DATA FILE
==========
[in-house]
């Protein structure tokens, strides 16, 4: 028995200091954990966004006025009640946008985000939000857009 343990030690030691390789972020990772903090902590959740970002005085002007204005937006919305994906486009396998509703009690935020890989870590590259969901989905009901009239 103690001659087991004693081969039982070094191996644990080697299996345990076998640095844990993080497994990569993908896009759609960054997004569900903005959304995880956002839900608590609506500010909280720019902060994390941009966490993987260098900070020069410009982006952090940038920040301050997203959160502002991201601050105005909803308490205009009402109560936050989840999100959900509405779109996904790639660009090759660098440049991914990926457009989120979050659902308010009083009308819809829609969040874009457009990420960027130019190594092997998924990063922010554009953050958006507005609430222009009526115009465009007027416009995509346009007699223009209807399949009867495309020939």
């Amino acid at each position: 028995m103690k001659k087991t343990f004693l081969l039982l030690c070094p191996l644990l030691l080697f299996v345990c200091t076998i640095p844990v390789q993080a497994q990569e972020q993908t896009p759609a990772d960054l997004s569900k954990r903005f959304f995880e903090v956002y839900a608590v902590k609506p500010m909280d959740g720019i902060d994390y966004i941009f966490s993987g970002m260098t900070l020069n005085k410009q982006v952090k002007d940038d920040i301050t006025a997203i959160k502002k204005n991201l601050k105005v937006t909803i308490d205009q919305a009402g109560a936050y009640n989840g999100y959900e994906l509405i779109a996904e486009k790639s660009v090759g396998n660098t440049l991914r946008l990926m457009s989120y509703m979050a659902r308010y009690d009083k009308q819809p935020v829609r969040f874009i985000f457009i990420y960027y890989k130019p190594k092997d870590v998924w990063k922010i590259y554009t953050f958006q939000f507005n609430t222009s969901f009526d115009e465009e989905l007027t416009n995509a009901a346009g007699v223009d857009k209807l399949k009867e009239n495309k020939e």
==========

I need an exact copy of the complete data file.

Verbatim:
[in-house]
């Protein structure tokens, strides 16, 4: 028995200091954990966004006025009640946008985000939000857009 343990030690030691390789972020990772903090902590959740970002005085002007204005937006919305994906486009396998509703009690935020890989870590590259969901989905009901009239 103690001659087991004693081969039982070094191996644990080697299996345990076998640095844990993080497994990569993908896009759609960054997004569900903005959304995880956002839900608590609506500010909280720019902060994390941009966490993987260098900070020069410009982006952090940038920040301050997203959160502002991201601050105005909803308490205009009402109560936050989840999100959900509405779109996904790639660009090759660098440049991914990926457009989120979050659902308010009083009308819809829609969040874009457009990420960027130019190594092997998924990063922010554009953050958006507005609430222009009526115009465009007027416009995509346009007699223009209807399949009867495309020939």
């Amino acid at each position: 028995m103690k001659k087991t343990f004693l081969l039982l030690c070094p191996l644990l030691l080697f299996v345990c200091t076998i640095p844990v390789q993080a497994q990569e972020q993908t896009p759609a990772d960054l997004s569900k954990r903005f959304f995880e903090v956002y839900a608590v902590k609506p500010m909280d959740g720019i902060d994390y966004i941009f966490s993987g970002m260098t900070l020069n005085k410009q982006v952090k002007d940038d920040i301050t006025a997203i959160k502002k204005n991201l601050k105005v937006t909803i308490d205009q919305a009402g109560a936050y009640n989840g999100y959900e994906l509405i779109a996904e486009k790639s660009v090759g396998n660098t440049l991914r946008l990926m457009s989120y509703m979050a659902r308010y009690d009083k009308q819809p935020v829609r969040f874009i985000f457009i990420y960027y890989k130019p190594k092997d870590v998924w990063k922010i590259y554009t953050f958006q939000f507005n609430t222009s969901f009526d115009e465009e989905l007027t416009n995509a009901a346009g007699v223009d857009k209807l399949k009867e009239n495309k020939e």